Pembury villagers protest planned ‘motor village’

As previously reported in the Times, Hendy Group are planning to move all their existing West Kent dealerships and operations into a single site in Pembury in what they have called a ‘motor village’.

It will also house workshops, servicing areas, an accident repair centre and parts facilities.

Locals fear the plans will only add traffic to the already congested A264, a renowned bottleneck where a dual carriage is fed by the A21 before becoming a single lane to Tunbridge Wells’ town centre.

“We already have the Mercure Hotel, the petrol station, Tunbridge Wells Hospital and Tesco, as well as a planned new housing development,” said campaigner Sue Nuttall, who used to be a Conservative borough councillor for the ward.

She continued: “Ambulances even now struggle to get down this road, and this will only make it worse. Hendy needs to go back to the drawing board.”

She added that the North Farm Industrial Estate in High Brooms was a far better location for such a project.

Ms Nuttall was joined by borough councillors across the political divide with Conservative councillors for Pembury, David Reilly and Paul Barrington-King, as well as newly elected Tunbridge Alliance member David Hayward all at last Saturday’s protest.

Cllr Hayward told the Times: “The focus of the Pembury ire is the traffic which, since the addition of the Halls Hole and Pembury Road traffic lights, has dramatically worsened. Already queues form on the A21 slip roads both north and south encroaching into the main carriageways. It’s a disaster waiting to happen.”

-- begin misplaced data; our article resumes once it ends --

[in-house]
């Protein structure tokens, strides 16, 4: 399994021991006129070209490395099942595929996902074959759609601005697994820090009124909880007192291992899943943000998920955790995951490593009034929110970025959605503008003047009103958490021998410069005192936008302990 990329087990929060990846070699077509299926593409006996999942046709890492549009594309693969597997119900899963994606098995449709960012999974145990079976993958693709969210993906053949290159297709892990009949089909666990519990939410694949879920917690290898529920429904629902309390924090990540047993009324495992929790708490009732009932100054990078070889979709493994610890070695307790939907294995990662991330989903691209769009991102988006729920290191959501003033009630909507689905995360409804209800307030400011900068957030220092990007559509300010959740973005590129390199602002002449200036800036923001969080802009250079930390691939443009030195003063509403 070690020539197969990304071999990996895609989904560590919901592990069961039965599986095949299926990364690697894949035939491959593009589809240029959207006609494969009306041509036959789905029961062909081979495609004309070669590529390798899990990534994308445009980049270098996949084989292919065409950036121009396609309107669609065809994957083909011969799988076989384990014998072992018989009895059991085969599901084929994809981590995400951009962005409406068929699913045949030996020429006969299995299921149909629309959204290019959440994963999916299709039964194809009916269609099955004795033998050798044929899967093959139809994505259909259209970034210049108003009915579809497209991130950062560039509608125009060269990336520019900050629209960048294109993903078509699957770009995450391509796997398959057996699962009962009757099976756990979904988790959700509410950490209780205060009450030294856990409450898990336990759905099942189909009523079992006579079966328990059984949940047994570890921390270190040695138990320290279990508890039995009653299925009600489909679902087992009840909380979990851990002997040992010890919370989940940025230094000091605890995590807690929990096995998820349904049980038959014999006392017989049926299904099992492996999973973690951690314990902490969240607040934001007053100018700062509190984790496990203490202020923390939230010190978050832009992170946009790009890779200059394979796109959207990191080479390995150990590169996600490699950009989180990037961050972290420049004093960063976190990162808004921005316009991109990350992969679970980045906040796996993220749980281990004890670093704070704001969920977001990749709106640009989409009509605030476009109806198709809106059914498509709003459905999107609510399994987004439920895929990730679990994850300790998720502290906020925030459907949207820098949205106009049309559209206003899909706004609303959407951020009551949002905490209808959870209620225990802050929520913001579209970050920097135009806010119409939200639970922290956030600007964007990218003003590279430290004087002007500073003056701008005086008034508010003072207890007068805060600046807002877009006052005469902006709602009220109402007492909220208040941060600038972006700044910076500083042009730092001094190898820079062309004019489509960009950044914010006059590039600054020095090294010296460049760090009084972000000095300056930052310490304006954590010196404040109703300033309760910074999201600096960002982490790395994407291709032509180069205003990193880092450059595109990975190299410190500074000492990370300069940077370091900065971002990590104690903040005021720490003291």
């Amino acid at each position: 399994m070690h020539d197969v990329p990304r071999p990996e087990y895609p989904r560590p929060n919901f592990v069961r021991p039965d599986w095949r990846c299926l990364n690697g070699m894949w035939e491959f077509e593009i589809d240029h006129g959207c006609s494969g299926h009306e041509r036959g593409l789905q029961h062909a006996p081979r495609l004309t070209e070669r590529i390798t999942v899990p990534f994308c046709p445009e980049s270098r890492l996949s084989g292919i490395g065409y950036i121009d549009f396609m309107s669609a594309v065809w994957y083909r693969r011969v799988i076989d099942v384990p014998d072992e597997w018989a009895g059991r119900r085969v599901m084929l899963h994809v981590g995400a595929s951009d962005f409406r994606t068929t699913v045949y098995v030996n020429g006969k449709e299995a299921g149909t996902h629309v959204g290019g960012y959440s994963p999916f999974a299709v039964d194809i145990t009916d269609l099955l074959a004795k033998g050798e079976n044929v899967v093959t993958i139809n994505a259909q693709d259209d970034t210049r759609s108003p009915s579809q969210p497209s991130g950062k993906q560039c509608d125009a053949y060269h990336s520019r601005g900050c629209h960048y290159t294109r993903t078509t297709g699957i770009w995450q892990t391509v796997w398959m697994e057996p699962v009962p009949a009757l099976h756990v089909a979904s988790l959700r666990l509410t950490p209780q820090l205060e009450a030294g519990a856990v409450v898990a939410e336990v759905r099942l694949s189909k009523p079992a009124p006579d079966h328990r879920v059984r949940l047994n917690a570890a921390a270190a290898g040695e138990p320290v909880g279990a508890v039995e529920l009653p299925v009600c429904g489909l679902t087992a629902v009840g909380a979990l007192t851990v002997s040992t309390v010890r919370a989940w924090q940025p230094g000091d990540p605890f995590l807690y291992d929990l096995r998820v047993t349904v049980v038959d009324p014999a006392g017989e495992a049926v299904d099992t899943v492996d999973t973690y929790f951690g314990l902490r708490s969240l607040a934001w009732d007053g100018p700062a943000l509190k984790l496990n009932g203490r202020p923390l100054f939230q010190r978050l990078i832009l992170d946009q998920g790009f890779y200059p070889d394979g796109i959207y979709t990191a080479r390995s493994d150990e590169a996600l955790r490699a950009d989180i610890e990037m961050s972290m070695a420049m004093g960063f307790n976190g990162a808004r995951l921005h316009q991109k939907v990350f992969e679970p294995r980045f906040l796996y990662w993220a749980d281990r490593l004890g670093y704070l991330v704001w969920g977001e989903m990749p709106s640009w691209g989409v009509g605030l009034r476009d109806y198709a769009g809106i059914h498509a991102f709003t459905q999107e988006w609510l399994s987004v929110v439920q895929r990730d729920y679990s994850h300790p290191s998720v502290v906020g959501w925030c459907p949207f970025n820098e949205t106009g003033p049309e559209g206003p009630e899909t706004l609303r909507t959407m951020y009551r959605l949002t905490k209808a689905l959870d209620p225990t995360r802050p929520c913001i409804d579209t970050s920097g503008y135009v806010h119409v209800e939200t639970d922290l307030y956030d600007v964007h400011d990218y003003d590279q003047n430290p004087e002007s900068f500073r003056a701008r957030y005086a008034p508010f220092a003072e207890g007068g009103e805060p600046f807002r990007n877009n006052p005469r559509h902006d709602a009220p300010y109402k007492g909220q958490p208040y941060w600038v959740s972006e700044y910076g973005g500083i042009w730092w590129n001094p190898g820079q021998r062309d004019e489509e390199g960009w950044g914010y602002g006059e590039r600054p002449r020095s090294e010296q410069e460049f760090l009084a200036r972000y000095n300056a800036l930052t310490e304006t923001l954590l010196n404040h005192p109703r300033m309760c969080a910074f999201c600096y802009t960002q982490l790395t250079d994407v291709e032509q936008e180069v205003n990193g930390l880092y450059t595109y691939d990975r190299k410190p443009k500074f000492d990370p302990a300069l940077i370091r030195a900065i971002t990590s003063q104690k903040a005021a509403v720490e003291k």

He continued: “The people of Pembury have displayed a lot of anger at what many see to be a ‘done deal’ between the Council and Hendy. 

“The economic arguments would suggest that moving to the much better option of the Longfield Road Industrial Estate is of equal economic value to the Borough.”

Hendy Group has denied the plans will cause traffic issues, saying they have ‘undertaken detailed traffic surveys and projections as part of the process of developing the proposals’.

“Our planning application includes a detailed Transport Assessment which concludes traffic from the new development could be accommodated on the nearby road network without any significant issues arising,” added a spokesman.

‘The people of Pembury have displayed a lot of anger at what many see to be a done deal’

He continued: “It should be noted that when compared to the proposals for an extension to the Tesco superstore – which has previously received planning consent – and the introduction of a Park and Ride service, our proposals represent a significant saving in traffic during the critical peak periods.

“Alterations would be made to the layout of the Tesco car park which currently operates below capacity and which will ensure it retains sufficient spaces to meet projected customer demand. 

“Our Transport Assessment is being considered by Kent County Council, the Highways Authority, as part of the planning application and we remain in dialogue with them and other stakeholders.”


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